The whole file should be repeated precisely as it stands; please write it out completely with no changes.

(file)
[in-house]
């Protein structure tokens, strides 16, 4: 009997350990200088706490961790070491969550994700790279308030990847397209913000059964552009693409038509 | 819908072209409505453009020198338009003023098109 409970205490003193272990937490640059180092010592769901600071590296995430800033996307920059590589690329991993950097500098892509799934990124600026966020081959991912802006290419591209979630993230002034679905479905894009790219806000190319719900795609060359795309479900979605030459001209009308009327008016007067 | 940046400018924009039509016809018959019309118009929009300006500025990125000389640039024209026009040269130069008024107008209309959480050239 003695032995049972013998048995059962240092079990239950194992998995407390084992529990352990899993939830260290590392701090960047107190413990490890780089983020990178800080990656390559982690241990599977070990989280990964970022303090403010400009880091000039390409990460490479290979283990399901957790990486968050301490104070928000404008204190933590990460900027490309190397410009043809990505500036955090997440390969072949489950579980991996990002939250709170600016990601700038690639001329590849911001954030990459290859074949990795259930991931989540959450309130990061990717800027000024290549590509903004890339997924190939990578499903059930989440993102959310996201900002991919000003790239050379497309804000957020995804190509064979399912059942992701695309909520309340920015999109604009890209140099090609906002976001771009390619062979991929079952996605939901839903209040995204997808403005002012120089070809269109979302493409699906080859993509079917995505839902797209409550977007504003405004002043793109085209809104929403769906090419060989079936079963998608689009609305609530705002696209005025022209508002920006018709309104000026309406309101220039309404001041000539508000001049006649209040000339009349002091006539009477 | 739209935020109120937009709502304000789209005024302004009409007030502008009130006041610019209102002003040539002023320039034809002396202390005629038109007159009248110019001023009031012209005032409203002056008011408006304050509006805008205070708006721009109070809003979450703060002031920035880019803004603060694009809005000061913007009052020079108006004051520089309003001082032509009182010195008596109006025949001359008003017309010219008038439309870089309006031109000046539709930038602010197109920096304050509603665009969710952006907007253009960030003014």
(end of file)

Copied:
[in-house]
């Protein structure tokens, strides 16, 4: 009997350990200088706490961790070491969550994700790279308030990847397209913000059964552009693409038509 | 819908072209409505453009020198338009003023098109 409970205490003193272990937490640059180092010592769901600071590296995430800033996307920059590589690329991993950097500098892509799934990124600026966020081959991912802006290419591209979630993230002034679905479905894009790219806000190319719900795609060359795309479900979605030459001209009308009327008016007067 | 940046400018924009039509016809018959019309118009929009300006500025990125000389640039024209026009040269130069008024107008209309959480050239 003695032995049972013998048995059962240092079990239950194992998995407390084992529990352990899993939830260290590392701090960047107190413990490890780089983020990178800080990656390559982690241990599977070990989280990964970022303090403010400009880091000039390409990460490479290979283990399901957790990486968050301490104070928000404008204190933590990460900027490309190397410009043809990505500036955090997440390969072949489950579980991996990002939250709170600016990601700038690639001329590849911001954030990459290859074949990795259930991931989540959450309130990061990717800027000024290549590509903004890339997924190939990578499903059930989440993102959310996201900002991919000003790239050379497309804000957020995804190509064979399912059942992701695309909520309340920015999109604009890209140099090609906002976001771009390619062979991929079952996605939901839903209040995204997808403005002012120089070809269109979302493409699906080859993509079917995505839902797209409550977007504003405004002043793109085209809104929403769906090419060989079936079963998608689009609305609530705002696209005025022209508002920006018709309104000026309406309101220039309404001041000539508000001049006649209040000339009349002091006539009477 | 739209935020109120937009709502304000789209005024302004009409007030502008009130006041610019209102002003040539002023320039034809002396202390005629038109007159009248110019001023009031012209005032409203002056008011408006304050509006805008205070708006721009109070809003979450703060002031920035880019803004603060694009809005000061913007009052020079108006004051520089309003001082032509009182010195008596109006025949001359008003017309010219008038439309870089309006031109000046539709930038602010197109920096304050509603665009969710952006907007253009960030003014």